Heal & Son Ltd

Heal’s famous four poster bed trademark was created by Ambrose Heal in 1904. It was incorporated into this special adaption of Gray’s N2 Clipper backstamp for products supplied by Gray’s Pottery in the early 1930s.

This later Gray’s backstamp for its products destined for Heal’s incorporates the ‘spinning top’ motif that was also used as a Heal’s trademark.

AE Gray had a long association with Heal & Son and, in particular, with Harry Trethowan, manager of Heal’s pottery and glass department. These two men were regularly working alongside each other on committees charged with ‘improving art in industry’ and ‘raising the standards of product design for the home’. They both sat on the influential 1931 Gorell Committee. Press coverage July 1931.


Trethowan wrote a most affectionate letter to Gray on his 80th birthday in 1951: (Above).
To assist reading, the text is transcribed: (Right)

Two Press articles are worthy of note in the context of the association and influence between Gray’s Pottery and Heal & Son:

Pottery and Glass March 1946 p7:
Harry Trethowan records memories of his career. He mentions various people with whom he had formed important links (such as), Ronald & Gresham Copeland, AE Gray, William Moorcroft and Frank Wedgwood.

Pottery and Glass June 1953 p182:
…. an article on the pottery and glass department of Heal & Son Ltd …. The department has become renowned in the pottery and glass trade for the development of its own tableware patterns, in fact, Heal’s trade was largely built up on these exclusive, mainly hand-decorated designs. They were developed in conjunction with great names in the pottery trade such as Wedgwood, Copelands, George Jones, Carter Stabler & Adams, and Grays Pottery.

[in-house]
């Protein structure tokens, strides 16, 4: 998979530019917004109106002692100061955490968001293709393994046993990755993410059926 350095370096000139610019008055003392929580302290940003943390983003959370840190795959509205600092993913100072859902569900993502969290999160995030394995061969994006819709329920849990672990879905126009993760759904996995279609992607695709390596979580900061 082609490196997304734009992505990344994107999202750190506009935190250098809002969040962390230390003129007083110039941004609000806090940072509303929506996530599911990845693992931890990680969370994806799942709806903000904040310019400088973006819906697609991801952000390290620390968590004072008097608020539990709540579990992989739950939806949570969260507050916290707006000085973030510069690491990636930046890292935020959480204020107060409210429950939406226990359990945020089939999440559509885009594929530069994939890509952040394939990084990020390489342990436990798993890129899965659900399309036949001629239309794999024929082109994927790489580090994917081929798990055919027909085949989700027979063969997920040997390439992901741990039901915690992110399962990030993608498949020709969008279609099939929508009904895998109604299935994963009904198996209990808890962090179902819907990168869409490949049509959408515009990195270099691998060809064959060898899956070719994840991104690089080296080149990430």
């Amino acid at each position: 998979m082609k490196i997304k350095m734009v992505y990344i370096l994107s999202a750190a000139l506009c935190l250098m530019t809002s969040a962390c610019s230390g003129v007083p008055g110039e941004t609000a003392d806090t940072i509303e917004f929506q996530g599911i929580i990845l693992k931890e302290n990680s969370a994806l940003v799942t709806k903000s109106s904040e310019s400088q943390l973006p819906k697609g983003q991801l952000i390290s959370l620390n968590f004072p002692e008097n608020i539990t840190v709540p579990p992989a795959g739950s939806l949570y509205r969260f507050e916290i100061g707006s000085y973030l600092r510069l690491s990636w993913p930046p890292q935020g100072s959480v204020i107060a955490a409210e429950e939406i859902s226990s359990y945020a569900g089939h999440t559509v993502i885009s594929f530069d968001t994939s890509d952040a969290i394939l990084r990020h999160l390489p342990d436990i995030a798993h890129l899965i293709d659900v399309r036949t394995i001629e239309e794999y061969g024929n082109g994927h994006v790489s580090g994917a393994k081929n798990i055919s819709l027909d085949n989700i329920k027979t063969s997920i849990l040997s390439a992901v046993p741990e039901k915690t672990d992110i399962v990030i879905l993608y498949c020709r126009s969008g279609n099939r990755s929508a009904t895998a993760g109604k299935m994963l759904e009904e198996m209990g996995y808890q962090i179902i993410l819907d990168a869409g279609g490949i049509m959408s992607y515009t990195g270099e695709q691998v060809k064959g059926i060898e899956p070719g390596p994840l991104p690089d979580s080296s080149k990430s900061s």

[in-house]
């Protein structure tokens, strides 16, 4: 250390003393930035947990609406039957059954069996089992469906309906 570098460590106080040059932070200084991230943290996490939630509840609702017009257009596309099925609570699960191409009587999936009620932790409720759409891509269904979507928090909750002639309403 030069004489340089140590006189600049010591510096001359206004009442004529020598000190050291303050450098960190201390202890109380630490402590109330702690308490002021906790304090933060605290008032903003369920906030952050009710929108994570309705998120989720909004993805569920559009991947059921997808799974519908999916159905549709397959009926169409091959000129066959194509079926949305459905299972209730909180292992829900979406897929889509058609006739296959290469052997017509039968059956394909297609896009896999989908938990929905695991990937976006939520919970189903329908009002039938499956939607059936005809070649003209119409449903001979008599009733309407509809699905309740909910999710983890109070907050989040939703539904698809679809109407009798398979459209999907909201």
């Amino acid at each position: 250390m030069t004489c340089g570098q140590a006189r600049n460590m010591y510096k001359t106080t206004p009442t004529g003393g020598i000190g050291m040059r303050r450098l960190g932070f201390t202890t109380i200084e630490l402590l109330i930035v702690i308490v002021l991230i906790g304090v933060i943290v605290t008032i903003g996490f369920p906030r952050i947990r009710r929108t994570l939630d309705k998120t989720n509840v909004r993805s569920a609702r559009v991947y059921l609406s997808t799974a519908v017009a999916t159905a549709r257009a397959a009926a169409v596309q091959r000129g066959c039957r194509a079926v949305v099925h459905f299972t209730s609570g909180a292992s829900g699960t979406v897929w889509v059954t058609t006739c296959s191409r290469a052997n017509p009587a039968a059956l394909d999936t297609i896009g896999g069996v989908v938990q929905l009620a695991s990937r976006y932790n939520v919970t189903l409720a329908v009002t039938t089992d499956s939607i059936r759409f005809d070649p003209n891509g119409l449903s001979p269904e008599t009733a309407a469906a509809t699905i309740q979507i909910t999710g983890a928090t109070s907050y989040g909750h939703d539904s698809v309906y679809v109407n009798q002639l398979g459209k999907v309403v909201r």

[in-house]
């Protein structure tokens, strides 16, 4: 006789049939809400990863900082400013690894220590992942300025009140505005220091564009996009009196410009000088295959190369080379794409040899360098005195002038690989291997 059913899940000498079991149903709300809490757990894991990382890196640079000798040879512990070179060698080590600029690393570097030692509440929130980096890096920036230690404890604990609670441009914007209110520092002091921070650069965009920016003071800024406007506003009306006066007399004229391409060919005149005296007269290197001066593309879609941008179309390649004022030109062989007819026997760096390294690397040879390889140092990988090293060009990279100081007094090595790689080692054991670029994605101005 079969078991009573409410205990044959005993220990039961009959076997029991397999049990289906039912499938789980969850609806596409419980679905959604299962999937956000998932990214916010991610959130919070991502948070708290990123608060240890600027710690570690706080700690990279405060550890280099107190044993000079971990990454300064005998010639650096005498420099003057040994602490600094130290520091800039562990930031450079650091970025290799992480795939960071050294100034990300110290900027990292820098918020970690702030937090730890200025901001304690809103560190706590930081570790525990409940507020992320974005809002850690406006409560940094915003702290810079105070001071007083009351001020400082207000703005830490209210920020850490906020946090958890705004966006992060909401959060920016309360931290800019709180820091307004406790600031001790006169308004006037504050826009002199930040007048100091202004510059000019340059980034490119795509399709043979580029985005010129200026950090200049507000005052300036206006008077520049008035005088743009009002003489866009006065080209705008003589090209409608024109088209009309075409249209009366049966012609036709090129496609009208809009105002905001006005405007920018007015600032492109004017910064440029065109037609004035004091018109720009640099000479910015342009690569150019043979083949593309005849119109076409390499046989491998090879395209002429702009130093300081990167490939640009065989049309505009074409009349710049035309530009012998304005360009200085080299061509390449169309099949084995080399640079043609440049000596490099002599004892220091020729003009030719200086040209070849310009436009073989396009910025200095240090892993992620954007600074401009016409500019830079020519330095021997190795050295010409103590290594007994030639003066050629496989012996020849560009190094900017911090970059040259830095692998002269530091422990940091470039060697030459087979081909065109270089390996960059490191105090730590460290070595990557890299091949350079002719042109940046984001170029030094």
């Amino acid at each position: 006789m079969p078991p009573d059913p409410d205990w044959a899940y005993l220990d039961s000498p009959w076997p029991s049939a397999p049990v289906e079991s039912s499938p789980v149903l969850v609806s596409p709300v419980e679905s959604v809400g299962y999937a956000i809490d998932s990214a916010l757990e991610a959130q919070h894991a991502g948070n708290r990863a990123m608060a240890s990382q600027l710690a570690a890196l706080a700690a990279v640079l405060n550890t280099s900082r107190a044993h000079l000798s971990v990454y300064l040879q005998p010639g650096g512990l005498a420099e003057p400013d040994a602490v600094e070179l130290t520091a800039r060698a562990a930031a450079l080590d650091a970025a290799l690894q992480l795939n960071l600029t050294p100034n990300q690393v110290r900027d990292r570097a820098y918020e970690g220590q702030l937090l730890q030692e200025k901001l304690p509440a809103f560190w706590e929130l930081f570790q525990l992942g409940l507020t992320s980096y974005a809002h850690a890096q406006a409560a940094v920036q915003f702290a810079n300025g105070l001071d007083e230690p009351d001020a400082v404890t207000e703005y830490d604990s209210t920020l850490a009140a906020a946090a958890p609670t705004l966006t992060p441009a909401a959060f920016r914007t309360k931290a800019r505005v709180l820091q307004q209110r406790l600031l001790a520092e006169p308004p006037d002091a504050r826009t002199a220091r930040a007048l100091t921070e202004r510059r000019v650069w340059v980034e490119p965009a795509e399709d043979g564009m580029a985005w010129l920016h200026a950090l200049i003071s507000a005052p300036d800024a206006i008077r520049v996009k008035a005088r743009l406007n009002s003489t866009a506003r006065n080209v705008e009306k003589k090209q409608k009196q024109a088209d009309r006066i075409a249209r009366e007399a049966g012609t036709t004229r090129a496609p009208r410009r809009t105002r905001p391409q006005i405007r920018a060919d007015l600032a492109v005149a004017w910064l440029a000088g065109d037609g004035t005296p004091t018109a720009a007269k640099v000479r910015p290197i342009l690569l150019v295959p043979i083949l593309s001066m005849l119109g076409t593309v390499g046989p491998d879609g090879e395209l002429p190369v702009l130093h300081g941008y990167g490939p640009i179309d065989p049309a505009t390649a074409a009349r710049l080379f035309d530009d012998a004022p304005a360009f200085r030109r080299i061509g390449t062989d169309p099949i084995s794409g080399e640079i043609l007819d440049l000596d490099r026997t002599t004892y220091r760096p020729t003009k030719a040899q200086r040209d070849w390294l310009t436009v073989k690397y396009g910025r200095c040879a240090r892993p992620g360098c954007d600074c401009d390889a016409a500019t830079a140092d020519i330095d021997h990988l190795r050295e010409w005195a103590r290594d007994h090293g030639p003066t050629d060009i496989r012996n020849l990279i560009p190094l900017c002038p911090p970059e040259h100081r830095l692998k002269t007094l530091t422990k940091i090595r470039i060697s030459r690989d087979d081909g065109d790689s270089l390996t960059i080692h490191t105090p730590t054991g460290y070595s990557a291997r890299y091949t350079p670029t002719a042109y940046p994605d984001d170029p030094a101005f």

My dear Edward                                   23/5/1951

        I must write you on this day, for it was a rare May 24th that produced you, & you have made your fine contribution by your good life, to Home & Empire.

        I am proud of our Friendship, & I want to thank you for all you have been to me: Sir Ambrose Heal wishes to join with me in this greeting, & to wish you many more years of activity & happiness: It has been a long journey, but it has been a worth while journey.

        My wife would also like to send you a message today, for she remembers you always with affection.
I myself could write more, but it might sound too extravagant, if I said all that was in my heart, & all that can truly be written about you:

        My affectionate regards to you both and may your Birthday be a day of much Blessing. 
                Yours ever                   Harry

P.S. You are by no means an old Horse
but I like the idea of Leisure in the Country. H.T.

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